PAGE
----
Hochosterwitz Castle

Hochosterwitz, Austria

Hochosterwitz Castle is considered to be one of Austria's most impressive medieval castles. The rock castle is one of the state's landmarks and a major tourist attraction.

The site was first mentioned in an 860 deed issued by King Louis the German of East Francia, donating several of his properties in the former Principality of Carantania to the Archdiocese of Salzburg. In the 11th century Archbishop Gebhard of Salzburg ceded the castle to the Dukes of Carinthia from the noble House of Sponheim in return for their support during the Investiture Controversy. The Sponheim dukes bestowed the fiefdom upon the family of Osterwitz, who held the hereditary office of the cup-bearer in 1209.

In the 15th century, the last Carinthian cup-bearer, Georg of Osterwitz was captured in a Turkish invasion and died in 1476 in prison without leaving descendants. So after four centuries, on 30 May 1478, the possession of the castle reverted to Emperor Frederick III of Habsburg.

Over the next 30 years, the castle was badly damaged by numerous Turkish campaigns. On 5 October 1509, Emperor Maximilian I handed the castle as a pledge to Matthäus Lang von Wellenburg, then Bishop of Gurk. Bishop Lang undertook a substantial renovation project for the damaged castle.

About 1541, German king Ferdinand I of Habsburg bestowed Hochosterwitz upon the Carinthian governor Christof Khevenhüller. In 1571, Baron George Khevenhüller acquired the citadel by purchase. He fortified to deal with the threat of Turkish invasions of the region, building an armory and 14 gates between 1570 and 1586. Such massive fortification is considered unique in citadel construction.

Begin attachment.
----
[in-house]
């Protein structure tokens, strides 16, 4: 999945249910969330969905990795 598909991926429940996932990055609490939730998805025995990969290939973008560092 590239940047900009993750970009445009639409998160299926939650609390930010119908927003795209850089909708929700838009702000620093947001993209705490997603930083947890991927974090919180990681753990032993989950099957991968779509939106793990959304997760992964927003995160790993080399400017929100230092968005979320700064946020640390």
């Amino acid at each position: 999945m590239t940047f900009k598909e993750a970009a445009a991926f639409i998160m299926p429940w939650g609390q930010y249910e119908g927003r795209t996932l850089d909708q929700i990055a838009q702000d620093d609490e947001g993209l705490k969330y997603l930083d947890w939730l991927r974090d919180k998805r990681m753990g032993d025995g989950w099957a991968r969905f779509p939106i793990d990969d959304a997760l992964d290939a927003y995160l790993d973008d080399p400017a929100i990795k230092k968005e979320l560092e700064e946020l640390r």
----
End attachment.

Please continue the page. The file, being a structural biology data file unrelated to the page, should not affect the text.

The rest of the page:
Since the 16th century, no major changes have been made to Hochosterwitz. It has also remained in the possession of the Khevenhüller family as requested by the original builder, George Khevenhüller. A marble plaque dating from 1576 in the castle yard documents this request.

A specific feature is the access way to the castle passing through a total of 14 gates, which are particularly prominent owing to the castle's situation in the landscape. Tourists are allowed to walk the 620-metre long pathway through the gates up to the castle; each gate has a diagram of the defense mechanism used to seal that particular gate. The castle rooms hold a collection of prehistoric artifacts, paintings, weapons, and armor, including one set of armor 2.4 metres tall, once worn by Burghauptmann Schenk.

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Details

Founded: c. 860 AD
Category: Castles and fortifications in Austria

Rating

4.5/5 (based on Google user reviews)

User Reviews

ales neumeister (2 years ago)
Great and beautiful castle, perfect for family trips
Maria Bognar (2 years ago)
Nice burg to visit with all the 14 gates!
Matt Pierson (3 years ago)
Looks awesome, but it's closed from end of October to beginning of April... Like everything else in Austria. This place blows like that. If you want to look at it from the bottom of a really really big hill then come on down.
Ulfried Pirker (3 years ago)
Really an epic historic sight. It is privately owned since centuries by the same family. Entrance fee is quite high but nevertheless it's worth having seen this place, afterwards you can better imagine medieval times.
J.C. van Doesburg (3 years ago)
Easy access: walking up the hill through many medieval gate houses with magnificent views. Alternatively, there is a lift which brings people to the old centre court.
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